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A Creepy Little College

Megan, TN, USA
March 2003

I grew up with ghost stories. I live in the mid-south and they're about as common as corn bread and fried chicken.

That old house on the corner of your street? It was occupied by enemy forces during the Civil War and used as a prison. The land where your school is located was built on an Indian Burial Mound and an Indian shaman haunts the building. The list goes on and on and after awhile you become rather skeptical.

So, while I have a healthy respect for the possibility of ghosts, and have even had a few "ghostly" experiences myself, I try to maintain my skepticism when hearing stories about hauntings. Then I came to college.

I attend this tiny private college in the southeast, with a healthy reputation and respectful history. The school was founded in 1819 as a Presbyterian Seminary. Between 1819 and 1871, it had approximately three locations all within five miles of its current (permanent) location. As you can imagine, we have our stories. Let me just share some of those with you.

Our oldest building on campus is home to the humanities department. It was established in 1871 as the first building at the school's new (and permanent) location after the Civil War. No small feat as the first building for this location was begun sometime around 1860 and then demolished during the war. Not only do we have one ghost in this building, but possibly two or three (depending on who you talk to). The one we all agree on is Whiskers--a Civil War soldier with (no kidding) a wooden leg. While no one has actually ever seen him, professors in their offices late at night claim they can hear him banging around on the hardwood floors. Then there's the nurse (a recent addition). She's actually been seen, but is as yet unnamed. No one knows for certain what is in the basement, but we all agree that it's evil and we try to stay away from it.

Our library has a creepy history. The money to build the library was given to the school from a wealthy businessman in Philadelphia in the late 1800's, early 1900's. He died, and his widow continued giving money to the school until her son shot a man in broad daylight in New York City (I believe). At any rate, the entire world knew he did it (there were only about 50 eye-witnesses), but she proceeded to spend the rest of her fortune on trying to clear her son's name.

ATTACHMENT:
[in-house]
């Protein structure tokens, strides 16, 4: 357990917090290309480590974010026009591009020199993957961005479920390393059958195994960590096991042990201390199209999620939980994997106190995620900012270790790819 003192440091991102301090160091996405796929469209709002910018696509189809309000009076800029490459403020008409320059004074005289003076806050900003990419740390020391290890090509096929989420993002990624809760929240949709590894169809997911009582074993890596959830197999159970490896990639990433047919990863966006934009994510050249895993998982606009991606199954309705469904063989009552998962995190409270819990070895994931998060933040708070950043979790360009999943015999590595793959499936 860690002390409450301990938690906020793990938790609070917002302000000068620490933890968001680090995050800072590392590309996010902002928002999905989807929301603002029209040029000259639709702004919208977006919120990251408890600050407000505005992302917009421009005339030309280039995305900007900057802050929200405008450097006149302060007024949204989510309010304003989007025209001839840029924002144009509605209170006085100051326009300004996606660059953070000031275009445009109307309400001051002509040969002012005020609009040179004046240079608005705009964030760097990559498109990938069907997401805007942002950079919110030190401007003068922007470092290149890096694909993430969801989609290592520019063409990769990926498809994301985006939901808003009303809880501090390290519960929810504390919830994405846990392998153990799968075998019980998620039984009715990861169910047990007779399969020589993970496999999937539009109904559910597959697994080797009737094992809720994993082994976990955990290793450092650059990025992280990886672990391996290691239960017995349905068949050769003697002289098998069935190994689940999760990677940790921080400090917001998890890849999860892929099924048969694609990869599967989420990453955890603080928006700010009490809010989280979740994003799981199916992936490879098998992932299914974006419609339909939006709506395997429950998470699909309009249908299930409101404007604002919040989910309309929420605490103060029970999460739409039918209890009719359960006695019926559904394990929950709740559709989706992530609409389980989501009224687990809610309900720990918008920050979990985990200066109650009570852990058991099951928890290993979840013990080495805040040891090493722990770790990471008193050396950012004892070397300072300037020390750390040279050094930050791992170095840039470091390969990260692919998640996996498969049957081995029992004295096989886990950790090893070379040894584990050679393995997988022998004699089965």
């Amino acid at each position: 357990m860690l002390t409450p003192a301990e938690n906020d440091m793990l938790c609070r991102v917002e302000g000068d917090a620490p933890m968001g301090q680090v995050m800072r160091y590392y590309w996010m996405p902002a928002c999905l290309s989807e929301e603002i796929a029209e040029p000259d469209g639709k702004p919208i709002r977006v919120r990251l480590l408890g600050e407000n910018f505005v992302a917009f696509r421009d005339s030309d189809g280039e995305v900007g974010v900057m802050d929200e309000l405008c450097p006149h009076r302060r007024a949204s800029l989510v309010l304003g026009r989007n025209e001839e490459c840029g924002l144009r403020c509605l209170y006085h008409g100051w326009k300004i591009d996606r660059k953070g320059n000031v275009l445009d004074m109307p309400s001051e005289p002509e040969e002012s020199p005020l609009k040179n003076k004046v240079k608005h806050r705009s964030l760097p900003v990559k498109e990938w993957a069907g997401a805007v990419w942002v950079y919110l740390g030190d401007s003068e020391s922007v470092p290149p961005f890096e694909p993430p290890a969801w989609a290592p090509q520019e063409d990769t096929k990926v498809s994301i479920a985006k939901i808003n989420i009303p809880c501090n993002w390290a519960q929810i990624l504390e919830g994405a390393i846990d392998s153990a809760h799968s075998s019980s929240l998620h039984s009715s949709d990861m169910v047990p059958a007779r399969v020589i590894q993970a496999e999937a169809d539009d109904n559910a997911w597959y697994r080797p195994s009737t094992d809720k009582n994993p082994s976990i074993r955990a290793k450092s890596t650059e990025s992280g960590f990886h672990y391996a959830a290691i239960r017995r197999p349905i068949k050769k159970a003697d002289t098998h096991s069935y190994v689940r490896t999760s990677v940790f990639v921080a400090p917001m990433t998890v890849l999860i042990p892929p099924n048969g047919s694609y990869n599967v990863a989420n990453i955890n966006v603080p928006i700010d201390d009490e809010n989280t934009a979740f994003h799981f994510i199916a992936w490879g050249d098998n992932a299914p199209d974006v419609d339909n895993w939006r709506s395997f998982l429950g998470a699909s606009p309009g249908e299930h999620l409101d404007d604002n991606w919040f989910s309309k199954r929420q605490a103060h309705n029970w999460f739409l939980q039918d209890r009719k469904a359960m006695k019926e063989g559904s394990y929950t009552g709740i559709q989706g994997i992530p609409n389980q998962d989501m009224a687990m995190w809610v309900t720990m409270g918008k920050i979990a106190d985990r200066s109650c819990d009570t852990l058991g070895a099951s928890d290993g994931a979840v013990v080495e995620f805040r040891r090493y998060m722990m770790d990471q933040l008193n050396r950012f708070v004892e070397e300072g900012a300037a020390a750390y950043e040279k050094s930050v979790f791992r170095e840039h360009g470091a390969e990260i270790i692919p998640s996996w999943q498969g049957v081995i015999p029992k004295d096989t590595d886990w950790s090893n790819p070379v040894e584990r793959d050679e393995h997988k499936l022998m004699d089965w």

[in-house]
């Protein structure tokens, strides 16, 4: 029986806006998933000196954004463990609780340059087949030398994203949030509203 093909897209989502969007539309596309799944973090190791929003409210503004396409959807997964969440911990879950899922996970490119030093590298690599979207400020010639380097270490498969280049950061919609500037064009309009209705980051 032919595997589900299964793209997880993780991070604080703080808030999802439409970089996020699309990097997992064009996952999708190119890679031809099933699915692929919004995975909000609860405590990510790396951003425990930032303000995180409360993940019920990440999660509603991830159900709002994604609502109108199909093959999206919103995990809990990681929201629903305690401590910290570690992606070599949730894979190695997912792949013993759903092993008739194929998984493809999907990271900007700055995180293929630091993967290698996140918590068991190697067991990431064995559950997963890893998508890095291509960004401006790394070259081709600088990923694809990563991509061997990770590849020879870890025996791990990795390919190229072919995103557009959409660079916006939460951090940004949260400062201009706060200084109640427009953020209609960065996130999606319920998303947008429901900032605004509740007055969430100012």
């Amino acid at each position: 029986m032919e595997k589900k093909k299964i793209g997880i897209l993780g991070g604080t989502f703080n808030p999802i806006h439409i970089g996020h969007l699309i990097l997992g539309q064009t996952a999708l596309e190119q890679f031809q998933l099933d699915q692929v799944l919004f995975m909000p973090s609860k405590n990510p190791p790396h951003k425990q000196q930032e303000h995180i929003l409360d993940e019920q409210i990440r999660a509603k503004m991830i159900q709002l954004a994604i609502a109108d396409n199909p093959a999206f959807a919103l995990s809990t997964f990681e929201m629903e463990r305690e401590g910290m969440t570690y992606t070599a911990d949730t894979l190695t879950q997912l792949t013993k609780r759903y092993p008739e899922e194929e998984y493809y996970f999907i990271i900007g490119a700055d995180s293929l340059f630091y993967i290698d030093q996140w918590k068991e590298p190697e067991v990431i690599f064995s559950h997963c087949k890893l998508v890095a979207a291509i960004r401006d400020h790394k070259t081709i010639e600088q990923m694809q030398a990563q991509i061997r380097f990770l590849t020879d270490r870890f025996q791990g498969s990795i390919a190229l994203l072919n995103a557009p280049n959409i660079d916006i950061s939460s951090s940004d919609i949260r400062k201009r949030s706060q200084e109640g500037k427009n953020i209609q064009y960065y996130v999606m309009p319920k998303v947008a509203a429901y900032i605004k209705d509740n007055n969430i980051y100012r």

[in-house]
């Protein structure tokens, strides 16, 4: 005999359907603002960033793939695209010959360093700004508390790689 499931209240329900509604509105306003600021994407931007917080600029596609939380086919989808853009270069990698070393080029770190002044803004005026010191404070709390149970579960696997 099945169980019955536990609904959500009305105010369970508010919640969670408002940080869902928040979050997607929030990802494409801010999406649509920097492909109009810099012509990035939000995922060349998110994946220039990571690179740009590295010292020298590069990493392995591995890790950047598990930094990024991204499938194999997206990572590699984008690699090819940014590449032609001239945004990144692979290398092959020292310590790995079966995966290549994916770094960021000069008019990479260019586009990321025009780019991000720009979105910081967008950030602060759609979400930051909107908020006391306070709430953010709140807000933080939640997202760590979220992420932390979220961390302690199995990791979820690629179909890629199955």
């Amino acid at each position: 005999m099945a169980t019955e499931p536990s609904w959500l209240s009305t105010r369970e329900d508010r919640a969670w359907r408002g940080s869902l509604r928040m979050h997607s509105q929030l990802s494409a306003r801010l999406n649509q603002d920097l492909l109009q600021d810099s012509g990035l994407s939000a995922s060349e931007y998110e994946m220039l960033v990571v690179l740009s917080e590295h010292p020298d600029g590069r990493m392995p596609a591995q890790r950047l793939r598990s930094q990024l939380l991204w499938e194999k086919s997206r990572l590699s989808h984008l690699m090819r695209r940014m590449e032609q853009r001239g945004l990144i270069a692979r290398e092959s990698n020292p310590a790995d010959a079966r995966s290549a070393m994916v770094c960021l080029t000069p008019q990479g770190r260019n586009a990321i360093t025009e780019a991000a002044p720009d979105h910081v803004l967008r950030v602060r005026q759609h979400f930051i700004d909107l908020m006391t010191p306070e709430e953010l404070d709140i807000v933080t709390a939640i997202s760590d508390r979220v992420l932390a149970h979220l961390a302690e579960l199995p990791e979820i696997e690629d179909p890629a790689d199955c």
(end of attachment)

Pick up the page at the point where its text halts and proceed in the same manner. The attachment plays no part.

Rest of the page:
I, as well as many of my fellow students, have experienced this creepy feeling down in the main stacks located in the library's basement. It's a well-lit, warm area that is otherwise quite inviting, but the closer you get to the walls, the creepier it gets (especially in the mathematics section).

The Fine Arts Center was constructed in the 1960's and is a horror of architectural design. It was actually designed by a protege of Frank Lloyd Wright (for what it's worth) and was featured on the cover of Time magazine soon after its construction. If you hang out in the practice rooms (like I used to, once upon a time), you'll notice a not-so- pleasant presence that likes to hang around and bang on the pianos.

Stories come out almost weekly of people who were practicing in the FAC and hear strange sounds or see people walking by their rooms then open the door to discover no one else is in the practice rooms.

Did I mention that my school likes to burn? In the 20th century, the school had no less than 4 buildings burn. One of them was actually hit by lightening in August of 1999 on a perfectly clear, cloudless, non-rainy day. It was hit by lightening and pretty much exploded. The sad thing is that the school had just spent millions renovating that building then had to spend millions more to rebuild it.

I kind of get the feeling sometimes that some weird supernatural presence has its finger on this school. There are sooooo many more stories, but I don't have room for them all here. Lots more haunted buildings, lots more haunted dorms. And something about the school being a stop on the Underground Railroad.

By the way, people who have inhabited my room in the past claim it's haunted too. Don't know what to think about that exactly.

Megan, TN, USA
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